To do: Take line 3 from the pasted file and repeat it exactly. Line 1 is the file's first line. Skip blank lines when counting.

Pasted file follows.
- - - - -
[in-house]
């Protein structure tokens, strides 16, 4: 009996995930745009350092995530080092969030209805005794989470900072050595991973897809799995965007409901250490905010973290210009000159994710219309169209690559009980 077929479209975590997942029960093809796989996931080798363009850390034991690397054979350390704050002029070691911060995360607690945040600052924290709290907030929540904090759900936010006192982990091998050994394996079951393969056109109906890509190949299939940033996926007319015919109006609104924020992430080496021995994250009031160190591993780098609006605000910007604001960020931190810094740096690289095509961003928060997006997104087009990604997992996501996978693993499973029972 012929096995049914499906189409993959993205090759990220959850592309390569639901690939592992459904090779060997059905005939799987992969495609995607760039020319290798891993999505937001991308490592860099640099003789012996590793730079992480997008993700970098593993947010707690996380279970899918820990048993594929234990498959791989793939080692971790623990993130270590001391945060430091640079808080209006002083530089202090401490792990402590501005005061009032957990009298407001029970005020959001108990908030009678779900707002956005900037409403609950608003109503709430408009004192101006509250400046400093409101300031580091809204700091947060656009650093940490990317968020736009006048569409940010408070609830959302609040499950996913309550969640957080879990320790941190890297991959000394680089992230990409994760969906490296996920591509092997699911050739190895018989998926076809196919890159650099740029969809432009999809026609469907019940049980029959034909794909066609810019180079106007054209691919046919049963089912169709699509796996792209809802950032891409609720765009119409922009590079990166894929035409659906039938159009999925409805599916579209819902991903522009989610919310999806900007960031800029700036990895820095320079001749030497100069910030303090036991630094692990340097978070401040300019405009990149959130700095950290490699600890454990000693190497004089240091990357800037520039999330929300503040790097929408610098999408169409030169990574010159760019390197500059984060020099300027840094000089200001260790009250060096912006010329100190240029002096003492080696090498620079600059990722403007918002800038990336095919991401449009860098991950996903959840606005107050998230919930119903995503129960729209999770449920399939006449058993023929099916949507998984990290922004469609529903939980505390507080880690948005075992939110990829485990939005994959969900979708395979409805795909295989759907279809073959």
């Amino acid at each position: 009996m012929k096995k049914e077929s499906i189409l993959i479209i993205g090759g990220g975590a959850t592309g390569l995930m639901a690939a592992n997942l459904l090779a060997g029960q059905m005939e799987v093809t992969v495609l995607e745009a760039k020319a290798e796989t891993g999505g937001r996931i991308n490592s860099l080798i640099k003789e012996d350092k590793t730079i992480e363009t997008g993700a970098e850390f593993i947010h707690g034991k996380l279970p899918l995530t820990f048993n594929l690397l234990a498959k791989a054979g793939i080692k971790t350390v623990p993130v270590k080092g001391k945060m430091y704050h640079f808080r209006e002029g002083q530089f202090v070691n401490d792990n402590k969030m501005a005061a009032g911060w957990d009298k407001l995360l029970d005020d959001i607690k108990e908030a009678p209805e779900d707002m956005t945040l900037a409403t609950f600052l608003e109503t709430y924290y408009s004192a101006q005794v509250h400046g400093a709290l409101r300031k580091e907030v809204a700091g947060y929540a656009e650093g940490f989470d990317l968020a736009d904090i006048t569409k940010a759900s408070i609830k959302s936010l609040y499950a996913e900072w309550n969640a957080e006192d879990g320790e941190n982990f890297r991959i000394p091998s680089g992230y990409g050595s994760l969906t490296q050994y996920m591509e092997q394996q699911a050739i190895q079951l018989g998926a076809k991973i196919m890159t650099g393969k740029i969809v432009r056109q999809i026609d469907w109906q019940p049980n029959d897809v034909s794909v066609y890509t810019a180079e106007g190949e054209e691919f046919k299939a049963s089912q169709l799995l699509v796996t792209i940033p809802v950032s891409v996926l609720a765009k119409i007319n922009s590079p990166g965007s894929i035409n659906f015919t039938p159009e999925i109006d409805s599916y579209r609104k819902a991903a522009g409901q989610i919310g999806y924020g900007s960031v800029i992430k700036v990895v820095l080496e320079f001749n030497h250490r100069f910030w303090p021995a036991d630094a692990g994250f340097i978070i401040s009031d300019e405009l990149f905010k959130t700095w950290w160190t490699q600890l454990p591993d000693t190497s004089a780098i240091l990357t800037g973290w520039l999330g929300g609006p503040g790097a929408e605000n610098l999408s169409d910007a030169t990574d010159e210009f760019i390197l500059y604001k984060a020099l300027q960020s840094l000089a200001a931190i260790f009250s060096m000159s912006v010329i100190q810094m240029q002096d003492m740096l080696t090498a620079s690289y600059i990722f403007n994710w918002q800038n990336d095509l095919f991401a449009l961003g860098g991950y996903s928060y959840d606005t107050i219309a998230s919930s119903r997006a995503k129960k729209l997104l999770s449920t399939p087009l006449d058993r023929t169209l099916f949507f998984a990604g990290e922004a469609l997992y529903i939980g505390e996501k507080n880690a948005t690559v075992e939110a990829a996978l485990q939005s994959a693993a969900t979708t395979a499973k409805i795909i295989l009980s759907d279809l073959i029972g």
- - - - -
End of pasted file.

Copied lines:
């Amino acid at each position: 009996m012929k096995k049914e077929s499906i189409l993959i479209i993205g090759g990220g975590a959850t592309g390569l995930m639901a690939a592992n997942l459904l090779a060997g029960q059905m005939e799987v093809t992969v495609l995607e745009a760039k020319a290798e796989t891993g999505g937001r996931i991308n490592s860099l080798i640099k003789e012996d350092k590793t730079i992480e363009t997008g993700a970098e850390f593993i947010h707690g034991k996380l279970p899918l995530t820990f048993n594929l690397l234990a498959k791989a054979g793939i080692k971790t350390v623990p993130v270590k080092g001391k945060m430091y704050h640079f808080r209006e002029g002083q530089f202090v070691n401490d792990n402590k969030m501005a005061a009032g911060w957990d009298k407001l995360l029970d005020d959001i607690k108990e908030a009678p209805e779900d707002m956005t945040l900037a409403t609950f600052l608003e109503t709430y924290y408009s004192a101006q005794v509250h400046g400093a709290l409101r300031k580091e907030v809204a700091g947060y929540a656009e650093g940490f989470d990317l968020a736009d904090i006048t569409k940010a759900s408070i609830k959302s936010l609040y499950a996913e900072w309550n969640a957080e006192d879990g320790e941190n982990f890297r991959i000394p091998s680089g992230y990409g050595s994760l969906t490296q050994y996920m591509e092997q394996q699911a050739i190895q079951l018989g998926a076809k991973i196919m890159t650099g393969k740029i969809v432009r056109q999809i026609d469907w109906q019940p049980n029959d897809v034909s794909v066609y890509t810019a180079e106007g190949e054209e691919f046919k299939a049963s089912q169709l799995l699509v796996t792209i940033p809802v950032s891409v996926l609720a765009k119409i007319n922009s590079p990166g965007s894929i035409n659906f015919t039938p159009e999925i109006d409805s599916y579209r609104k819902a991903a522009g409901q989610i919310g999806y924020g900007s960031v800029i992430k700036v990895v820095l080496e320079f001749n030497h250490r100069f910030w303090p021995a036991d630094a692990g994250f340097i978070i401040s009031d300019e405009l990149f905010k959130t700095w950290w160190t490699q600890l454990p591993d000693t190497s004089a780098i240091l990357t800037g973290w520039l999330g929300g609006p503040g790097a929408e605000n610098l999408s169409d910007a030169t990574d010159e210009f760019i390197l500059y604001k984060a020099l300027q960020s840094l000089a200001a931190i260790f009250s060096m000159s912006v010329i100190q810094m240029q002096d003492m740096l080696t090498a620079s690289y600059i990722f403007n994710w918002q800038n990336d095509l095919f991401a449009l961003g860098g991950y996903s928060y959840d606005t107050i219309a998230s919930s119903r997006a995503k129960k729209l997104l999770s449920t399939p087009l006449d058993r023929t169209l099916f949507f998984a990604g990290e922004a469609l997992y529903i939980g505390e996501k507080n880690a948005t690559v075992e939110a990829a996978l485990q939005s994959a693993a969900t979708t395979a499973k409805i795909i295989l009980s759907d279809l073959i029972g």